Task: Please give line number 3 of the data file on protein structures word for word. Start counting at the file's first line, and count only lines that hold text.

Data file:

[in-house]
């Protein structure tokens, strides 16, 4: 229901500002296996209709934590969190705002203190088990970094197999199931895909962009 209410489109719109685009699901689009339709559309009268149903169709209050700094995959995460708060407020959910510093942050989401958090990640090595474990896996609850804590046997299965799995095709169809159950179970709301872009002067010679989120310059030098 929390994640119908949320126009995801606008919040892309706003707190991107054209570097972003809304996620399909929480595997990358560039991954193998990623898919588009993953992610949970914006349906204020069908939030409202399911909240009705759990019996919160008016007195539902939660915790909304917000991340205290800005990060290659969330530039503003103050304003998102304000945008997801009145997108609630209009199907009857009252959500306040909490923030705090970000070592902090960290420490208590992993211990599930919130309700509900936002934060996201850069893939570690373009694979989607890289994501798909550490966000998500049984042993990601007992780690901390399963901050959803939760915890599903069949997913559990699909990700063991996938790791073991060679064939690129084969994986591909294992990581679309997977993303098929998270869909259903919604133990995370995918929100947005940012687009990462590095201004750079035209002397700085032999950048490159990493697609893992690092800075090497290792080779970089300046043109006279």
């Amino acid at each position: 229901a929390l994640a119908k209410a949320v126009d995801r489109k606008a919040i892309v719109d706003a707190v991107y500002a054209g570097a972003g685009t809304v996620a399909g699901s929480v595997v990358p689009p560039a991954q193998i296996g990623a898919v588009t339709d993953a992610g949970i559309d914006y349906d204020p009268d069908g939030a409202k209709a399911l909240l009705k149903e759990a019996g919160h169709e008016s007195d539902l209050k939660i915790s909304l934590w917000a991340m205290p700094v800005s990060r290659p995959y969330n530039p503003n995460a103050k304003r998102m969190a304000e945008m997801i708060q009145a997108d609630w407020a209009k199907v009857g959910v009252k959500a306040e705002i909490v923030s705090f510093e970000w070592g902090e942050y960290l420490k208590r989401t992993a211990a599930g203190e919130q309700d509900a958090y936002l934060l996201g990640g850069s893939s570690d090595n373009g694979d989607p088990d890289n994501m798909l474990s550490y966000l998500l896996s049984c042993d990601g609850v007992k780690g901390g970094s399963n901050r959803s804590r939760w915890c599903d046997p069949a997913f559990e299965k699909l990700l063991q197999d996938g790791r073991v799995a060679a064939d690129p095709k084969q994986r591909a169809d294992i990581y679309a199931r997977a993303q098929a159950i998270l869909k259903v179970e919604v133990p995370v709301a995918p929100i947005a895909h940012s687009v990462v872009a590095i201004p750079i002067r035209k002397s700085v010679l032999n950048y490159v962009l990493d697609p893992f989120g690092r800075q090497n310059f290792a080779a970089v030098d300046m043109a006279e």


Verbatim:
């Amino acid at each position: 229901a929390l994640a119908k209410a949320v126009d995801r489109k606008a919040i892309v719109d706003a707190v991107y500002a054209g570097a972003g685009t809304v996620a399909g699901s929480v595997v990358p689009p560039a991954q193998i296996g990623a898919v588009t339709d993953a992610g949970i559309d914006y349906d204020p009268d069908g939030a409202k209709a399911l909240l009705k149903e759990a019996g919160h169709e008016s007195d539902l209050k939660i915790s909304l934590w917000a991340m205290p700094v800005s990060r290659p995959y969330n530039p503003n995460a103050k304003r998102m969190a304000e945008m997801i708060q009145a997108d609630w407020a209009k199907v009857g959910v009252k959500a306040e705002i909490v923030s705090f510093e970000w070592g902090e942050y960290l420490k208590r989401t992993a211990a599930g203190e919130q309700d509900a958090y936002l934060l996201g990640g850069s893939s570690d090595n373009g694979d989607p088990d890289n994501m798909l474990s550490y966000l998500l896996s049984c042993d990601g609850v007992k780690g901390g970094s399963n901050r959803s804590r939760w915890c599903d046997p069949a997913f559990e299965k699909l990700l063991q197999d996938g790791r073991v799995a060679a064939d690129p095709k084969q994986r591909a169809d294992i990581y679309a199931r997977a993303q098929a159950i998270l869909k259903v179970e919604v133990p995370v709301a995918p929100i947005a895909h940012s687009v990462v872009a590095i201004p750079i002067r035209k002397s700085v010679l032999n950048y490159v962009l990493d697609p893992f989120g690092r800075q090497n310059f290792a080779a970089v030098d300046m043109a006279e």